Yeah, and every child has this special little lawbook and you learn all the rules how to cross the road, how to stand when there are traffic lights and so on. This is basic for life. I think sexual violence is not something unique and not something extraordinary. I'm very sad to say but the more years I work in this field - and I've been the CEO of the Association of Rape Crisis Centers for eight years - I deeply understand that it's part of life. So many people suffer from sexual violence. Children are very vulnerable to that because every adult who has problems can very easily assault a child. It's very easy to do that.
So kids have to learn that, and the schools have to put that in a systematic way. It does not happen today, it happens very sporadically. there is no regulation from the Education Ministry and there is no demand when that should happen. It all depends on goodwill and how much the principal of the school, the teacher or someone in the school cares about it.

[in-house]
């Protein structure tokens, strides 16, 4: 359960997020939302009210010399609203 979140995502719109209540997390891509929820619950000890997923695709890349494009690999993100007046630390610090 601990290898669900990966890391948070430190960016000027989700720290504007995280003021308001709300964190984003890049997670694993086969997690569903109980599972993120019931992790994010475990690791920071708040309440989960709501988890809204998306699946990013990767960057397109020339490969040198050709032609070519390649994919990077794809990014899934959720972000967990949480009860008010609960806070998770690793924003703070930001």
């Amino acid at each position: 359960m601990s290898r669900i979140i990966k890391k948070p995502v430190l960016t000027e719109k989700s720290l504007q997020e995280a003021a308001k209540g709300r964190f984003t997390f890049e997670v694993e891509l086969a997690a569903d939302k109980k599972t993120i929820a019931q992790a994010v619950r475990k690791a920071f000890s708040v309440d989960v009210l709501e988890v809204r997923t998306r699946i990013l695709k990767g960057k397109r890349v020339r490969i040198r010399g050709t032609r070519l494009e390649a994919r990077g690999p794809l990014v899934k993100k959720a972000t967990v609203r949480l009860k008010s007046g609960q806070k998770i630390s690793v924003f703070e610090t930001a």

This is not the way an education system should work. And in the COVID-19 situation when my kids and all kids in Israel study through Zoom and can hardly stay eight hours through Zoom, that's even more problematic. So it should be an essential part of the Israeli education system, and every education system.
You spoke about Zoom. I'm curious, how does this movement to an online platform affect the tendencies of sexual abuse in Israel?